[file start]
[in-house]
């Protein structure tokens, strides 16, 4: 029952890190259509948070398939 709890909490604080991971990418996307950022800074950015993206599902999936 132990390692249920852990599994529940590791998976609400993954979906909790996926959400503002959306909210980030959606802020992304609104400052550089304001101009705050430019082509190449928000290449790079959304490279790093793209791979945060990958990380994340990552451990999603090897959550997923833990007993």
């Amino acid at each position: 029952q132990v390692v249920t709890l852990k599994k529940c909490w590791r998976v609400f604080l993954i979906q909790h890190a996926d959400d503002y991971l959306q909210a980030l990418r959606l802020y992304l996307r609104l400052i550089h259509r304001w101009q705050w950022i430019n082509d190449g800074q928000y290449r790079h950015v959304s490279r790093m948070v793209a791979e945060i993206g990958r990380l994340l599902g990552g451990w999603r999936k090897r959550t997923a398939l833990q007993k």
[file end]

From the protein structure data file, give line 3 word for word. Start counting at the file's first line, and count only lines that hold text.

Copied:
């Amino acid at each position: 029952q132990v390692v249920t709890l852990k599994k529940c909490w590791r998976v609400f604080l993954i979906q909790h890190a996926d959400d503002y991971l959306q909210a980030l990418r959606l802020y992304l996307r609104l400052i550089h259509r304001w101009q705050w950022i430019n082509d190449g800074q928000y290449r790079h950015v959304s490279r790093m948070v793209a791979e945060i993206g990958r990380l994340l599902g990552g451990w999603r999936k090897r959550t997923a398939l833990q007993k």